At any temperature below Ttest, the chip will be operated at Flimit. If the temperature manages to climb above Ttest, the thermal throttling mechanism will cut the frequency to reduce the power consumption of the chip, and thereby reduce the temperature of the chip. The thermal throttling mechanism drives the frequency to zero before Tjmax is reached, to prevent catastrophic failure of the chip. In the more recent technologies, the thermal throttling mechanism may also be reducing the voltage in order to reduce power consumption, and may ultimately take the voltage to zero as the temperature approaches Tjmax.
It can be seen that the prior art operates the chip in what may be termed an “actual operating range” (AOR) which is the area under the heavy frequency line, and that the prior art does not take advantage of the additional “valid operating range” (VOR) which lies above that line and below a respective supply voltage line V1-V4. Typically, the part will be operated on the heavy frequency line. Thus, because the prior art has limited the operating frequency based upon a worst corner case assumption about voltage and temperature, and because these conditions will not typically be present (individually, much less in combination), the prior art leaves a great deal of available performance on the table.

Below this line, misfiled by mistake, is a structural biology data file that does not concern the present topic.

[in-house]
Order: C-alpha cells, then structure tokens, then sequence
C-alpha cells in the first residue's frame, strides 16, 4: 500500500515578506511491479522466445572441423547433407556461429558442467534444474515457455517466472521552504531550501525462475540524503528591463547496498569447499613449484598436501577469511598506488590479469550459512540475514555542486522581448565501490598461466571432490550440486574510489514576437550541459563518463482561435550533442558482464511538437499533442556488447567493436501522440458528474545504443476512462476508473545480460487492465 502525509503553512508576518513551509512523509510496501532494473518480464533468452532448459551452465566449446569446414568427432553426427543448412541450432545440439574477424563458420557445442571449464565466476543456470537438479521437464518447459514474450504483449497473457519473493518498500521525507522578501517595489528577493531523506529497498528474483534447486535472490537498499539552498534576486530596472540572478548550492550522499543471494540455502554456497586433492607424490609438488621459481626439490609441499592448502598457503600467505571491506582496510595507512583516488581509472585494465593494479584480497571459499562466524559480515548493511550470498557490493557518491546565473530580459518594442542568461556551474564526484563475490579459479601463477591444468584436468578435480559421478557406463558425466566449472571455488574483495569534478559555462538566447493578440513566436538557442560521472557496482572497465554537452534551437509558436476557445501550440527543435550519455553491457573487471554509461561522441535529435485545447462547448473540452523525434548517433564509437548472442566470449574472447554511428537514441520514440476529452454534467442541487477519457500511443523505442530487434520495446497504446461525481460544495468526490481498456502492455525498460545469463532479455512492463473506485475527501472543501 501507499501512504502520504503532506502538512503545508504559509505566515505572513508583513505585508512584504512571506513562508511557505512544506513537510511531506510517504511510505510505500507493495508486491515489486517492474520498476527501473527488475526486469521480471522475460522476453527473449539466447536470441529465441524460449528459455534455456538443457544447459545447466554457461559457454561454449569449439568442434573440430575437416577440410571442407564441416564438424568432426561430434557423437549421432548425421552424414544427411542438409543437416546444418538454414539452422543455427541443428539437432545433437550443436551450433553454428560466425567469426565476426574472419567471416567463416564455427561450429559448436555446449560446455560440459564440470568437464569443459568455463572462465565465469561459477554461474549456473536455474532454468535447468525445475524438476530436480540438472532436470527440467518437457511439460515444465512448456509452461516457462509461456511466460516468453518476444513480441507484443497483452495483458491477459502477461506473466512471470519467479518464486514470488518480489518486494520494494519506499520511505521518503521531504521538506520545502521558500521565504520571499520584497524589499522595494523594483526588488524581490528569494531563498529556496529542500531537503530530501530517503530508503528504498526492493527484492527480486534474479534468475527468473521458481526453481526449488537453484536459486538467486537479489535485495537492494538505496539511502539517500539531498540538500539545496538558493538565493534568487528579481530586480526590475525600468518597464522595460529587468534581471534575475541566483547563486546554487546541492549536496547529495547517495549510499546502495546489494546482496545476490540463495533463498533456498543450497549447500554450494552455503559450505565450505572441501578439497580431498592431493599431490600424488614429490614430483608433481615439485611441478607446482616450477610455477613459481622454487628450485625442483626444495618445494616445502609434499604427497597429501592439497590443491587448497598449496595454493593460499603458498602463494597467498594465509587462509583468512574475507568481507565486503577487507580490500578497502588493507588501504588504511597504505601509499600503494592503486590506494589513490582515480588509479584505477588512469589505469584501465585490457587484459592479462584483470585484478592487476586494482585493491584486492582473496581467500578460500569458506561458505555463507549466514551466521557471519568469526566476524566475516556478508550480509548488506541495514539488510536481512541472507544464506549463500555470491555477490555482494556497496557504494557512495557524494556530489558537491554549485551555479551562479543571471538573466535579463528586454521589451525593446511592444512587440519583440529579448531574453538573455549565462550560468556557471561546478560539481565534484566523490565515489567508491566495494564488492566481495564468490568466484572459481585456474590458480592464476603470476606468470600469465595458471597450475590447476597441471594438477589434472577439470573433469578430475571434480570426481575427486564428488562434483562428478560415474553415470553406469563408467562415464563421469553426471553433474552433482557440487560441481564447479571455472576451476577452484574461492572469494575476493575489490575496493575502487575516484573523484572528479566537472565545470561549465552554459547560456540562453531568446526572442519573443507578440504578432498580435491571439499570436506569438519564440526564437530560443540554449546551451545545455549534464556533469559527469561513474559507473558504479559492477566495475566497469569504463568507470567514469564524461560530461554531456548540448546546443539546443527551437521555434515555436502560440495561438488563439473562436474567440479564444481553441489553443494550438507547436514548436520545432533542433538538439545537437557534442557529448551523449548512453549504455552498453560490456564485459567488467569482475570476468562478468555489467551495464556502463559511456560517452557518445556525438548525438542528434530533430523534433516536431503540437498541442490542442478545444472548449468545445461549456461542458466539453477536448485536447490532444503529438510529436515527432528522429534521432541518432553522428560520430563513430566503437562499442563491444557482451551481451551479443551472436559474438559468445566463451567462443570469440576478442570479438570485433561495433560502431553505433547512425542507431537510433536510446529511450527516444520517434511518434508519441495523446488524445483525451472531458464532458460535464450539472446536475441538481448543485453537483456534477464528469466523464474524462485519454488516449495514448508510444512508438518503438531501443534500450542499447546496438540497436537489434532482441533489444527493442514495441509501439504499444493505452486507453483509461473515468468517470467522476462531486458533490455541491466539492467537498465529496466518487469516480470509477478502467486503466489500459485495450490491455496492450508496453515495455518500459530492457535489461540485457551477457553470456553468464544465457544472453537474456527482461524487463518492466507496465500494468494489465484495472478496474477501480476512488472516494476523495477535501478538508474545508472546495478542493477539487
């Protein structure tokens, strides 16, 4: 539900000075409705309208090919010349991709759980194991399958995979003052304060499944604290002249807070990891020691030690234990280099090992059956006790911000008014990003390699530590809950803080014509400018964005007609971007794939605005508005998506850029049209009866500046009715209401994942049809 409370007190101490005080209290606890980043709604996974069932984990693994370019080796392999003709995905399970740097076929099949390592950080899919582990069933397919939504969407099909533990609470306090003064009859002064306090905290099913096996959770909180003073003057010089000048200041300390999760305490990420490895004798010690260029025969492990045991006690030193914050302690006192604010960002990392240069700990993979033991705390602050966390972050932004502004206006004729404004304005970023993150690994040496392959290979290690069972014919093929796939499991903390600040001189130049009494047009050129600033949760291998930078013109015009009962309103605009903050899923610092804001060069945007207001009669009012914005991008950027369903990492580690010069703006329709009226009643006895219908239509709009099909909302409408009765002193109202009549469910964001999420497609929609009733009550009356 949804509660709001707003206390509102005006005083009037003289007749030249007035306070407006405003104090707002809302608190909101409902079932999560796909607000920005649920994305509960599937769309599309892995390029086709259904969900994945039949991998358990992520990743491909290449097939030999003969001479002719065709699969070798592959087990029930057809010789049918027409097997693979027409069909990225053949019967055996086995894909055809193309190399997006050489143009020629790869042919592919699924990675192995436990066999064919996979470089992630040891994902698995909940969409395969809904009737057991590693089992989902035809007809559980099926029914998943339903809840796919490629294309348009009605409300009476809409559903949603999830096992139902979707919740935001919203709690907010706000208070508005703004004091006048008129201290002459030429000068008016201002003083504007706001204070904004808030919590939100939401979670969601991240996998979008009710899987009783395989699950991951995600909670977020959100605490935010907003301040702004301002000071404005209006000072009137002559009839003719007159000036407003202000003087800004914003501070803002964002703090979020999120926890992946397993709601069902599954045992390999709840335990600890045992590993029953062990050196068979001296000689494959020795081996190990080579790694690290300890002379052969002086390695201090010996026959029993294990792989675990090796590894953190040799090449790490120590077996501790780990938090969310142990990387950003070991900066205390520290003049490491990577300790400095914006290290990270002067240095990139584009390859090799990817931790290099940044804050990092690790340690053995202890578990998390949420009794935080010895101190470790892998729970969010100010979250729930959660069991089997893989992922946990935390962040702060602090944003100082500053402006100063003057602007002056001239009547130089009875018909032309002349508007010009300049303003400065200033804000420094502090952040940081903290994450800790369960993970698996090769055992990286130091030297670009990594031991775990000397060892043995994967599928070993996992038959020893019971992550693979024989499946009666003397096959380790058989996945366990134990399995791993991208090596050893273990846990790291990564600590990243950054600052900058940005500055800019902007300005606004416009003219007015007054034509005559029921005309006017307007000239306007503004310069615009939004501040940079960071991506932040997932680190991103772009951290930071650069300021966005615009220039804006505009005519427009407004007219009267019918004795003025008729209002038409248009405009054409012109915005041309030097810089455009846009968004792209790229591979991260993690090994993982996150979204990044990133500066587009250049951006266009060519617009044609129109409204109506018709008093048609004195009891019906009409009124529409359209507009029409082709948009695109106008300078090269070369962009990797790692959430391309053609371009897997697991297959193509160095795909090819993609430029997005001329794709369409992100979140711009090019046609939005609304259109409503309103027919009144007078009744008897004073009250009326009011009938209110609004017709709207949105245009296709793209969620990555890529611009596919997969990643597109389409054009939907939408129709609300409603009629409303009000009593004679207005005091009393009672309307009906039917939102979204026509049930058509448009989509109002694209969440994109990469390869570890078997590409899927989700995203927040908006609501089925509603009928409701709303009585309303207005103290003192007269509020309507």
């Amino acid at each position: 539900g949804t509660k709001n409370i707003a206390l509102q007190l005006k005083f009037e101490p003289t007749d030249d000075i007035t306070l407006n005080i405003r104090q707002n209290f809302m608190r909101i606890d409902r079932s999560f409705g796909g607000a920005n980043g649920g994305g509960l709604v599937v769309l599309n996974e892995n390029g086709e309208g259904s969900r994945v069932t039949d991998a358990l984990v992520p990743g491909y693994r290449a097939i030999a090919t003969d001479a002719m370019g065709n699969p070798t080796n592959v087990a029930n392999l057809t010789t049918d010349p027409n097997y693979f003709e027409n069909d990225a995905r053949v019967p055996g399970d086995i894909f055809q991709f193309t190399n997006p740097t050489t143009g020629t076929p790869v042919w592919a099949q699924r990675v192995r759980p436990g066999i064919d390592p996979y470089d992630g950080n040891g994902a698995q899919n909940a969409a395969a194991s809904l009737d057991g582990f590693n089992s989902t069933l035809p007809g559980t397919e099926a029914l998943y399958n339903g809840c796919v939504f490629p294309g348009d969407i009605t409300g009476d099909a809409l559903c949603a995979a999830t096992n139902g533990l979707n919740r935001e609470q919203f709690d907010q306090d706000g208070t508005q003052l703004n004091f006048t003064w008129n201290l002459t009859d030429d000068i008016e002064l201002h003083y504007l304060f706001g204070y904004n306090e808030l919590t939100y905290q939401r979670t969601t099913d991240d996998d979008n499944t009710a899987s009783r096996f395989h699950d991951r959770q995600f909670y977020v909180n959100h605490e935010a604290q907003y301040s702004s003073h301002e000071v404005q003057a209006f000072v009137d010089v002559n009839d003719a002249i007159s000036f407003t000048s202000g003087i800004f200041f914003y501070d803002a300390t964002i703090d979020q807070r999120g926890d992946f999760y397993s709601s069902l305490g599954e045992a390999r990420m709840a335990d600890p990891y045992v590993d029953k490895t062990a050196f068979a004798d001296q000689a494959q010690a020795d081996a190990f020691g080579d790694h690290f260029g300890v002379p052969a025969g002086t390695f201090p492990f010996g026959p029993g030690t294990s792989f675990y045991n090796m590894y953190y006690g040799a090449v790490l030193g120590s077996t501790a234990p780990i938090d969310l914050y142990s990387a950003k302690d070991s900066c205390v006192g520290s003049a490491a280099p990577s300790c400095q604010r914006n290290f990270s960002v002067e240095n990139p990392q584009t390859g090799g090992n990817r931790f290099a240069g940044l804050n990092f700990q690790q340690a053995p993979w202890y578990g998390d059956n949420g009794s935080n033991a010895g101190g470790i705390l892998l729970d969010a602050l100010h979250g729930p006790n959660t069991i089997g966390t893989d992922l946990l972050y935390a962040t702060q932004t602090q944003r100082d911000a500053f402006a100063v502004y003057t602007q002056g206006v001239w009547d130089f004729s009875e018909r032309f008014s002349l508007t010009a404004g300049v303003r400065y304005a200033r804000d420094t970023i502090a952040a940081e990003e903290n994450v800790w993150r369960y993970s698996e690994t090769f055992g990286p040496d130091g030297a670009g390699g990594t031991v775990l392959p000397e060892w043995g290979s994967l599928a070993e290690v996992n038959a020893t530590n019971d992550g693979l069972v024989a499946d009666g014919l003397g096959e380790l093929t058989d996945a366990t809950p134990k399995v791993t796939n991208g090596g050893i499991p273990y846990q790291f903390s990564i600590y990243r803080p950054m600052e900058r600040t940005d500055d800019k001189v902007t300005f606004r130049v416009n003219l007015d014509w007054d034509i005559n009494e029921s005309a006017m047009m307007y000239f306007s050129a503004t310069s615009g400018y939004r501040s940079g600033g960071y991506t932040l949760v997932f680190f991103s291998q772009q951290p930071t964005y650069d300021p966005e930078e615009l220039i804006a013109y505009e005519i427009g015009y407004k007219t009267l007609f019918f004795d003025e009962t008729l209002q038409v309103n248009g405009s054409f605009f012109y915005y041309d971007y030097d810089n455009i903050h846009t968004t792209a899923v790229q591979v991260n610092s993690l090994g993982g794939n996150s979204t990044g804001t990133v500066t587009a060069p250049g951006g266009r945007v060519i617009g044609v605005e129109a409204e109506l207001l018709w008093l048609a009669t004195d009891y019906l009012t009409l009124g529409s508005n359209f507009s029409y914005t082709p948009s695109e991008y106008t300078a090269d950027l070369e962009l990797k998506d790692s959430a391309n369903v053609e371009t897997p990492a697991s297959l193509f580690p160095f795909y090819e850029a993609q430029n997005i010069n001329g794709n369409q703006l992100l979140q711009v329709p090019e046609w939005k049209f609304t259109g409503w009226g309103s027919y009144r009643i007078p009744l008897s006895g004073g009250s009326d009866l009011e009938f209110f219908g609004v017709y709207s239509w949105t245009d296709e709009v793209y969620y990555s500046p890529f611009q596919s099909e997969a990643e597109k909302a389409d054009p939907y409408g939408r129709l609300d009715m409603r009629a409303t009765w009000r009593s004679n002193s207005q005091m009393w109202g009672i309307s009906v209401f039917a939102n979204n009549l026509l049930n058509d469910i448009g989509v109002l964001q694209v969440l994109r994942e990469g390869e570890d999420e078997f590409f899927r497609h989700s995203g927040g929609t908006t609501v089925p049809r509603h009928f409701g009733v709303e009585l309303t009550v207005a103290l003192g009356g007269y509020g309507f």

What is needed, then, is an improvement in the art which allows the chip to operate in this valid operating range when operating conditions permit.
The invention will be understood more fully from the detailed description given below and from the accompanying drawings of embodiments of the invention which, however, should not be taken to limit the invention to the specific embodiments described, but are for explanation and understanding only.